**ISSN:** 2165-3992

**CODEN:** MPCOAD

**Published Online: **1 September 2012

**Page Count:** 17

Hernández-Morales, B. *Depto. de Ingeniería Metalúrgica, Facultad de Química, Universidad Nacional Autónoma de México, Circuito Institutos s/n, Cd. Universitaria, México,*

Téllez-Martínez, J. S.*Depto. de Ingeniería Metalúrgica, Facultad de Química, Universidad Nacional Autónoma de México, Circuito Institutos s/n, Cd. Universitaria, México,*

Dueñas-Pérez, A. M.*Depto. de Ingeniería Metalúrgica, ESIQIE-IPN, UPALM, México,*

Díaz-Cruz, M. *Depto. de Ingeniería Metalúrgica, ESIQIE-IPN, UPALM, México,*

(Received 3 October 2011; accepted 1 May 2012)

Mathematical modeling is a powerful tool to design, control and optimize heat-treating processes. However, the complex interactions occurring between the thermal, microstructural, and stress fields inside the part during those processes (which must be taken into account in detailed modeling work) precludes its use in many instances—especially in a production environment. Thus, it is desirable to find methodologies that can speed up the simulations while maintaining the mathematical model close to reality. In this work, the evolution of the microstructural field was estimated from fraction-transformed-temperature correlations derived directly from a published continuous-cooling-transformation (CCT) diagram, which uses the cooling rate at 750°C as the *x*-axis. This approach “softens” the coupling between the thermal and fraction-transformed fields resulting in an efficient algorithm. The thermal field evolution was computed using standard procedures embedded in the commercially available code Abaqus, whereas empirical equations describing the fraction transformed-temperature relationships were programmed through user subroutines. The mathematical model was validated by comparing measured and model-predicted thermal response and final microstructure. In the experiments, austenitized AISI 4140 steel cylindrical probes (0.5-in. diameter × 2-in. length) were cooled in: (1) still air, and (2) a fluidized bed reactor, both at room temperature. The thermal response was measured during the cooling process by inserting two thermocouples: one at the geometrical center of the probe and the other near the probe surface, at mid-length. The latter was input to a code developed in-house to estimate the surface heat flux history, which constitutes the active boundary condition for the direct heat conduction problem and was, in turn, fed to the computational model. Once heat treated, the probes were prepared for metallographic observation using standard techniques. The results indicate that the proposed methodology can be used for predicting the thermo-microstructural evolution during a heat-treating process.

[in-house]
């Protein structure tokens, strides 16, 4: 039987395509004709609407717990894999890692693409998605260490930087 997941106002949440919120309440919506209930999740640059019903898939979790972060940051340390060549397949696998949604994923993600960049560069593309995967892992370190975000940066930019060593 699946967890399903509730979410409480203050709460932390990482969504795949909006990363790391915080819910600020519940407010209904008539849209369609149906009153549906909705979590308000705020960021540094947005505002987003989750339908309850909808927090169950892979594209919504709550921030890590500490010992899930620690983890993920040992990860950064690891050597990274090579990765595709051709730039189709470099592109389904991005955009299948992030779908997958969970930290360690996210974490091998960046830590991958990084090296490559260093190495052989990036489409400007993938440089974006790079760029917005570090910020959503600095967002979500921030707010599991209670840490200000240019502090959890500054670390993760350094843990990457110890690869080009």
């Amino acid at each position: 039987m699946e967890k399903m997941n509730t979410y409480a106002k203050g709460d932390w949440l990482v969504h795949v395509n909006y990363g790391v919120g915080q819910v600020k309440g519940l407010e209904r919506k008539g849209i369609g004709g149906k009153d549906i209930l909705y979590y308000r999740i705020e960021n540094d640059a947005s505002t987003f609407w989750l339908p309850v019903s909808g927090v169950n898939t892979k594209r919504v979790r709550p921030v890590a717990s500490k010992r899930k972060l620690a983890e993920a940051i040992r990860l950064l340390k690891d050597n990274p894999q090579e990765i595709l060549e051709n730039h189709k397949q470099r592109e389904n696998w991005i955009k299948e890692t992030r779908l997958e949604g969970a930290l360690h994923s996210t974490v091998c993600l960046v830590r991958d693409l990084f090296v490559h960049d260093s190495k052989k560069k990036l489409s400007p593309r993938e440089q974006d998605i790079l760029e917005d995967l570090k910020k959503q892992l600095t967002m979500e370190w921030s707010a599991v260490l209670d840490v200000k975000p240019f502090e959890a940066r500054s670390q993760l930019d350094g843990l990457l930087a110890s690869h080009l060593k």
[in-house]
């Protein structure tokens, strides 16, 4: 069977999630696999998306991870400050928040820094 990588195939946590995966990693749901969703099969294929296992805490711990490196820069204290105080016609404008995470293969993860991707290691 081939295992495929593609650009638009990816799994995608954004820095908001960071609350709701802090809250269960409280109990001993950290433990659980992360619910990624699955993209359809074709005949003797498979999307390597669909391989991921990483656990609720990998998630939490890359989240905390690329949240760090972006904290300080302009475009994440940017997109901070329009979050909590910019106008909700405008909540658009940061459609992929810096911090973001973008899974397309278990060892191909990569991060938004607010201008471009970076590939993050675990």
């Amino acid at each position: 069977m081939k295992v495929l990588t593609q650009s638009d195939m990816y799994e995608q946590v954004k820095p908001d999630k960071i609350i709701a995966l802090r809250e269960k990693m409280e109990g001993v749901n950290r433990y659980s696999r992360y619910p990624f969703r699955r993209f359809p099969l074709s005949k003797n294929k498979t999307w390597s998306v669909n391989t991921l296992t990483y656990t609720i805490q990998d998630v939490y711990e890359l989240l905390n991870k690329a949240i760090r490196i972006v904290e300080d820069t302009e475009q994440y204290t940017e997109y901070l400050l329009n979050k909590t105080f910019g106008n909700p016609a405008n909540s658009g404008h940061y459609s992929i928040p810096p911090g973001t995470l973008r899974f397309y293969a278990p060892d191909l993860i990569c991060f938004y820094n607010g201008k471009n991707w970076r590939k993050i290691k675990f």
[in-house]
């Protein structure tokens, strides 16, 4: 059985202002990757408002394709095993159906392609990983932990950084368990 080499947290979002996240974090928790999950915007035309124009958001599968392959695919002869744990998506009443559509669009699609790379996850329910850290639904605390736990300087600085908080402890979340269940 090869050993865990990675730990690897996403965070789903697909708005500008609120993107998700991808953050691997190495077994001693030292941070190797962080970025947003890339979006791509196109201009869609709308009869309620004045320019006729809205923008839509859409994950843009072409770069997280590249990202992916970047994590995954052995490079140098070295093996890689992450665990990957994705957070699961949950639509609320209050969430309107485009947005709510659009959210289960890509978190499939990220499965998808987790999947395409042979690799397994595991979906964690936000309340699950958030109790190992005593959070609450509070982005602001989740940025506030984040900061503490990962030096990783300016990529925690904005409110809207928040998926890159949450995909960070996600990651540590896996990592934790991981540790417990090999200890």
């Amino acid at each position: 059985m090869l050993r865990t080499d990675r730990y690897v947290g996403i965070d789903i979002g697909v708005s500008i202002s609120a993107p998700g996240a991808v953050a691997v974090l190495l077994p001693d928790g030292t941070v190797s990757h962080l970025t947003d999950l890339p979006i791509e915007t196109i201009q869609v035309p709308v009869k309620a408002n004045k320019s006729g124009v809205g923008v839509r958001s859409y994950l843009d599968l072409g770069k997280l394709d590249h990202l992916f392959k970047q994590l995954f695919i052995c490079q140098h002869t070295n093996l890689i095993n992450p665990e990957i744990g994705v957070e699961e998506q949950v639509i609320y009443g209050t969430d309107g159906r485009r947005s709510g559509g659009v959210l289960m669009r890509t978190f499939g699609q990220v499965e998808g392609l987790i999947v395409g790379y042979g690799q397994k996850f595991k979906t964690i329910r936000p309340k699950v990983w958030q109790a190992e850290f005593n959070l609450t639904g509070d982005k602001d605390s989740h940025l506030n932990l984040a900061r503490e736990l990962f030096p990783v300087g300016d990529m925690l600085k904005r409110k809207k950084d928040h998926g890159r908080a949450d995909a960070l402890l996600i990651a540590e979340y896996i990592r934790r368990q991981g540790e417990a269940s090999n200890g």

**Paper ID:** MPC104392

**DOI:** 10.1520/MPC104392

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AuthorTitle Mathematical Modeling of Steel Heat Treating Using CCT Diagrams

Symposium , 0000-00-00

Committee A01